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Journal of applied physiology (Bethesda, Md. : 1985)

Inhibited skeletal muscle healing in cyclooxygenase-2 gene-deficient mice: the role of PGE2 and PGF2alpha.


PMID 16778000

Abstract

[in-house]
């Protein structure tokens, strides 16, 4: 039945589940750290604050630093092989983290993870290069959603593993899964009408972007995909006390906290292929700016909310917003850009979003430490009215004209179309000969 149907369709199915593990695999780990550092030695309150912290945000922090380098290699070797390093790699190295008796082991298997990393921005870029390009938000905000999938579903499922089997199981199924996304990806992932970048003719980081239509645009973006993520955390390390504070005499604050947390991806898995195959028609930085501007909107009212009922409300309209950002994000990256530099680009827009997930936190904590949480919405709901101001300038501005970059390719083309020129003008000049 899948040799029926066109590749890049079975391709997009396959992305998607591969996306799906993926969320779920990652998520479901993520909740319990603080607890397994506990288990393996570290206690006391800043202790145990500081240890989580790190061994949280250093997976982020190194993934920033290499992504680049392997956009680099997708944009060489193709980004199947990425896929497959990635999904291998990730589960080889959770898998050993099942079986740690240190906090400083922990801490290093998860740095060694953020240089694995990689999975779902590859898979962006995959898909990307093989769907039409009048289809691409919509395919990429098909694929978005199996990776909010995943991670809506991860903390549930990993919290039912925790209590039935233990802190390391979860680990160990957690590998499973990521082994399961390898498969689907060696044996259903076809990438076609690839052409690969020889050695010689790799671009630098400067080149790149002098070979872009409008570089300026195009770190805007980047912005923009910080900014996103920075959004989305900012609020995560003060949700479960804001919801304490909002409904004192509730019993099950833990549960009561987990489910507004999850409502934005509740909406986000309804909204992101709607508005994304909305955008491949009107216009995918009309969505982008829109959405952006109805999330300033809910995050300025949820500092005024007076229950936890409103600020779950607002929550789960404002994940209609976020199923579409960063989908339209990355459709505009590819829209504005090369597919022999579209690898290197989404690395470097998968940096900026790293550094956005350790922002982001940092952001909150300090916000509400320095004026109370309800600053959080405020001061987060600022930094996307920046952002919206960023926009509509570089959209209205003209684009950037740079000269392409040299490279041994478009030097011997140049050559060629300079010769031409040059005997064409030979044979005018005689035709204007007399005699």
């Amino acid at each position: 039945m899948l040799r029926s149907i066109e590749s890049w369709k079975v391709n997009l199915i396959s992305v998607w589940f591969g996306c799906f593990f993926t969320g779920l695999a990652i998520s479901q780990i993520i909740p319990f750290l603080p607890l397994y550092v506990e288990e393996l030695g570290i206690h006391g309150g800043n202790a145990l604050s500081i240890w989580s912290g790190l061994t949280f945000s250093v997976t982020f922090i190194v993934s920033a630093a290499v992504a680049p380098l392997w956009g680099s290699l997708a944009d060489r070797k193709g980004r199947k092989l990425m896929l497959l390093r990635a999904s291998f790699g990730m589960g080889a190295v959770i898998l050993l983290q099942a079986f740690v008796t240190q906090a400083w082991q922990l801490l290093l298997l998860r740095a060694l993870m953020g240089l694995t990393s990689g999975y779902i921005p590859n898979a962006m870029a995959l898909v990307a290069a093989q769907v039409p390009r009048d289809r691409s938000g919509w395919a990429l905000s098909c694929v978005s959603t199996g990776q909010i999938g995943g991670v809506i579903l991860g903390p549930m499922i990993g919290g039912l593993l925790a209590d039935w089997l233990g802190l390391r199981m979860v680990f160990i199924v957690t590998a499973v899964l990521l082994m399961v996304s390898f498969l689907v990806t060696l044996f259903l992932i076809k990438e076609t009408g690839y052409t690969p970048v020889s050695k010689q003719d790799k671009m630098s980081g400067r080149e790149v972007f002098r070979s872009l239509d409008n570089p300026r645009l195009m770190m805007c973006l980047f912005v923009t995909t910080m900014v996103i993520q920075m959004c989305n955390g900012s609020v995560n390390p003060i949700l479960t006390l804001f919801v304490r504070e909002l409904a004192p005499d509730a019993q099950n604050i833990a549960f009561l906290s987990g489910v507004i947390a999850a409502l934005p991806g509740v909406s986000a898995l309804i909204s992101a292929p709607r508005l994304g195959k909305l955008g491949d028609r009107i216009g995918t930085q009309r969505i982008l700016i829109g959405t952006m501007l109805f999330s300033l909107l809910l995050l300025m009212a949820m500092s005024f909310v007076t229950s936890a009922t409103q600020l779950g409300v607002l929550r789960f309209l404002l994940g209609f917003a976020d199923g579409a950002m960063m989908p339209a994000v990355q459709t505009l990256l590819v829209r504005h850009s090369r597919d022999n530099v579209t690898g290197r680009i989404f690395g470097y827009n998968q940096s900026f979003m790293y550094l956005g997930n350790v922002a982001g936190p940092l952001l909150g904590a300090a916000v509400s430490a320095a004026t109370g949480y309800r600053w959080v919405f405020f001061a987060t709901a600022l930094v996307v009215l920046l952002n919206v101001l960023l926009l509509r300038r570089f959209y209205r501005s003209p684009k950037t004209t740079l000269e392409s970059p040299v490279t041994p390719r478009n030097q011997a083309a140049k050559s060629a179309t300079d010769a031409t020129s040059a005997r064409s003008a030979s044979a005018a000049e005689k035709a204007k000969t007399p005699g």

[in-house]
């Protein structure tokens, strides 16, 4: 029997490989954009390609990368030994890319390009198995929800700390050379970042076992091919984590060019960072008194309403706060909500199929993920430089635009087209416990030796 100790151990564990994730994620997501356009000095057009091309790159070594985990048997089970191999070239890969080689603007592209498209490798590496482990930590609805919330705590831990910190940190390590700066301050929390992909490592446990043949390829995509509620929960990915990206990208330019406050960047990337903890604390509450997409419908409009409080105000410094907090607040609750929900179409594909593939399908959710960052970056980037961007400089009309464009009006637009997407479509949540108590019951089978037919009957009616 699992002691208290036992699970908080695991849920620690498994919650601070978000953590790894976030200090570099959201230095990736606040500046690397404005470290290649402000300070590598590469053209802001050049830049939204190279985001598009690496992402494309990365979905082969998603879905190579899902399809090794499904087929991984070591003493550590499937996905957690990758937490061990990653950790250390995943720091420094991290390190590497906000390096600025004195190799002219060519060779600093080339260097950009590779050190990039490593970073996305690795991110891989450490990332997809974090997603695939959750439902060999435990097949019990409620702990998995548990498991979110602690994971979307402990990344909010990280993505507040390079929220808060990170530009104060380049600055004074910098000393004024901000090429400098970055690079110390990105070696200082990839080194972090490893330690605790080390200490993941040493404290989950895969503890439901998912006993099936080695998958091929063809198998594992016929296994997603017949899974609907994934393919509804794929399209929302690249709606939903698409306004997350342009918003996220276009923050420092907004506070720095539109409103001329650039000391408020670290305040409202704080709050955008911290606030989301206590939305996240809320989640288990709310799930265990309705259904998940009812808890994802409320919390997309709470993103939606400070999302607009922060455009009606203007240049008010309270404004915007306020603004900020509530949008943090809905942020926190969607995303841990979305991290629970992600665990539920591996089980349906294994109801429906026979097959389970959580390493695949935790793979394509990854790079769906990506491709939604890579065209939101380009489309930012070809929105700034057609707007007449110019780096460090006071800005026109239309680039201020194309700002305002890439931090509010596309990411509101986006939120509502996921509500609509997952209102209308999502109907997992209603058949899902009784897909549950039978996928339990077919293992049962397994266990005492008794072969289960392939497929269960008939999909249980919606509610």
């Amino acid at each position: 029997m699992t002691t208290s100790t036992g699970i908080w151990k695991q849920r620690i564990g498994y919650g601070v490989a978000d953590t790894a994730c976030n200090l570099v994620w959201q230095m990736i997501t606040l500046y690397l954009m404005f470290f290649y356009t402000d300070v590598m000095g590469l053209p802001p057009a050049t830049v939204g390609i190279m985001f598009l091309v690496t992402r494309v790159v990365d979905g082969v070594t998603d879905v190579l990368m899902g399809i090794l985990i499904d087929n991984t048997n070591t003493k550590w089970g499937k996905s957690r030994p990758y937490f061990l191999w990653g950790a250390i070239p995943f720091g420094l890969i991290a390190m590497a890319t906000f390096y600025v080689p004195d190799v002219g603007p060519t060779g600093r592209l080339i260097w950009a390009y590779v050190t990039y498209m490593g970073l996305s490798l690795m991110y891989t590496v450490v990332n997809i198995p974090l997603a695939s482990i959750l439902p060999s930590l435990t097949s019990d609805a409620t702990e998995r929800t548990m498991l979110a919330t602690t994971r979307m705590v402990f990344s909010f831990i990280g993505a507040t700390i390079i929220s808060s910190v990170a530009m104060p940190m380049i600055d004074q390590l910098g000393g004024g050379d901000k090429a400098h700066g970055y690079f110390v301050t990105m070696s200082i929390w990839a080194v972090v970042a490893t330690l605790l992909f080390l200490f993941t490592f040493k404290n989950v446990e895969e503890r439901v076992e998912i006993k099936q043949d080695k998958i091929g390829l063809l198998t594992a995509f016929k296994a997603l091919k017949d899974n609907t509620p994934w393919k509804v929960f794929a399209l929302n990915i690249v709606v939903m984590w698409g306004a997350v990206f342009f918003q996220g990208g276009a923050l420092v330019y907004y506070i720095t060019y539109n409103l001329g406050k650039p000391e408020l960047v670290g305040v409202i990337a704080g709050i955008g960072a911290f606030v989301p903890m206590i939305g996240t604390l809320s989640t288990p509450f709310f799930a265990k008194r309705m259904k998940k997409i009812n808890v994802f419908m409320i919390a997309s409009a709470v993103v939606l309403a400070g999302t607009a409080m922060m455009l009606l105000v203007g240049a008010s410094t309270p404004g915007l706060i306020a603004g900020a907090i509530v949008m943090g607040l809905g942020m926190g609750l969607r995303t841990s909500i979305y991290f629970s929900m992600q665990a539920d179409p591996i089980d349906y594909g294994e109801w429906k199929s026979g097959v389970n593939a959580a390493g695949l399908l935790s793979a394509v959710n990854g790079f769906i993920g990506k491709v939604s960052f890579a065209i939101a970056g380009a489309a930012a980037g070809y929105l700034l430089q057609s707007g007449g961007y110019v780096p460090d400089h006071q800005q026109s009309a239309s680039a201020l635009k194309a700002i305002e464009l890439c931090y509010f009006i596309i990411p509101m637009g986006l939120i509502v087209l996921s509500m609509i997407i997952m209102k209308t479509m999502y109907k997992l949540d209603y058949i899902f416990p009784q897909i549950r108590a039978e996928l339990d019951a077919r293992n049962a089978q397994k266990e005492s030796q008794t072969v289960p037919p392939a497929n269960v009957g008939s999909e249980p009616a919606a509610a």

Nonsteroidal anti-inflammatory drugs (NSAIDs) are commonly used to treat skeletal muscle injury. However, studies have shown that NSAIDs may be detrimental to the healing process. Mediated by prostaglandin F(2alpha) (PGF(2alpha)) and prostaglandin E(2) (PGE(2)), the cycloxygenase-2 (COX-2) pathway plays an important role in muscle healing. We hypothesize that the COX-2 pathway is important for the fusion of muscle cells and the regeneration of injured muscle. For the in vitro experiments, we isolated myogenic precursor cells from wild-type (Wt) and COX-2 gene-deficient (COX-2(-/-)) mice and examined the effect of PGE(2) and PGF(2alpha) on cell fusion. For the in vivo experiments, we created laceration injury on the tibialis anterior (TA) muscles of Wt and COX-2(-/-) mice. Five and 14 days after injury, we examined the TA muscles histologically and functionally. We found that the secondary fusion between nascent myotubes and myogenic precursor cells isolated from COX-2(-/-) mice was severely compromised compared with that of Wt controls but was restored by the addition of PGF(2alpha) or, to a lesser extent, PGE(2) to the culture. Histological and functional assessments of the TA muscles in COX-2(-/-) mice revealed decreased regeneration relative to that observed in the Wt mice. The findings reported here demonstrate that the COX-2 pathway plays an important role in muscle healing and that prostaglandins are key mediators of the COX-2 pathway. It suggests that the decision to use NSAIDs to treat muscle injuries warrants critical evaluation because NSAIDs might impair muscle healing by inhibiting the fusion of myogenic precursor cells.

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